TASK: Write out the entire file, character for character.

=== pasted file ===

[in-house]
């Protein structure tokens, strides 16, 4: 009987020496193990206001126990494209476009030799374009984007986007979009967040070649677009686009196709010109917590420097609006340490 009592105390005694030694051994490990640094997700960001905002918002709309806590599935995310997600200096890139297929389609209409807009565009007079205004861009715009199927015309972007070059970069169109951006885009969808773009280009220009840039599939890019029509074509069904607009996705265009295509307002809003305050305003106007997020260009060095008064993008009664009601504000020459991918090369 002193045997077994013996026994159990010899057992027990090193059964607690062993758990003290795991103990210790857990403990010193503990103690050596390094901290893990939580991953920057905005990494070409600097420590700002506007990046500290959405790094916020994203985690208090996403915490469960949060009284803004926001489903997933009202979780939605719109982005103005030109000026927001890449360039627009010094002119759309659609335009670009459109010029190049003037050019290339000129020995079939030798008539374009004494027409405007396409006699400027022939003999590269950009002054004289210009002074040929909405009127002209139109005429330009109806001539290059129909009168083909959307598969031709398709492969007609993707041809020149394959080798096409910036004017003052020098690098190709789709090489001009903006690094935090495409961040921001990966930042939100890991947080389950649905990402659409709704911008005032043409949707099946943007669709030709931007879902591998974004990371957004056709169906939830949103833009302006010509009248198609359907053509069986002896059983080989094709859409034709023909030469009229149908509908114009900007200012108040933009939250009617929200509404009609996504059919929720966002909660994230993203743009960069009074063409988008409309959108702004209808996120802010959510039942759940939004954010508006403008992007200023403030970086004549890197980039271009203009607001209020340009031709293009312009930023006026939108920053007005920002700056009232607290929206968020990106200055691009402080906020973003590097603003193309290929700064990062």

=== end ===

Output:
[in-house]
């Protein structure tokens, strides 16, 4: 009987020496193990206001126990494209476009030799374009984007986007979009967040070649677009686009196709010109917590420097609006340490 009592105390005694030694051994490990640094997700960001905002918002709309806590599935995310997600200096890139297929389609209409807009565009007079205004861009715009199927015309972007070059970069169109951006885009969808773009280009220009840039599939890019029509074509069904607009996705265009295509307002809003305050305003106007997020260009060095008064993008009664009601504000020459991918090369 002193045997077994013996026994159990010899057992027990090193059964607690062993758990003290795991103990210790857990403990010193503990103690050596390094901290893990939580991953920057905005990494070409600097420590700002506007990046500290959405790094916020994203985690208090996403915490469960949060009284803004926001489903997933009202979780939605719109982005103005030109000026927001890449360039627009010094002119759309659609335009670009459109010029190049003037050019290339000129020995079939030798008539374009004494027409405007396409006699400027022939003999590269950009002054004289210009002074040929909405009127002209139109005429330009109806001539290059129909009168083909959307598969031709398709492969007609993707041809020149394959080798096409910036004017003052020098690098190709789709090489001009903006690094935090495409961040921001990966930042939100890991947080389950649905990402659409709704911008005032043409949707099946943007669709030709931007879902591998974004990371957004056709169906939830949103833009302006010509009248198609359907053509069986002896059983080989094709859409034709023909030469009229149908509908114009900007200012108040933009939250009617929200509404009609996504059919929720966002909660994230993203743009960069009074063409988008409309959108702004209808996120802010959510039942759940939004954010508006403008992007200023403030970086004549890197980039271009203009607001209020340009031709293009312009930023006026939108920053007005920002700056009232607290929206968020990106200055691009402080906020973003590097603003193309290929700064990062």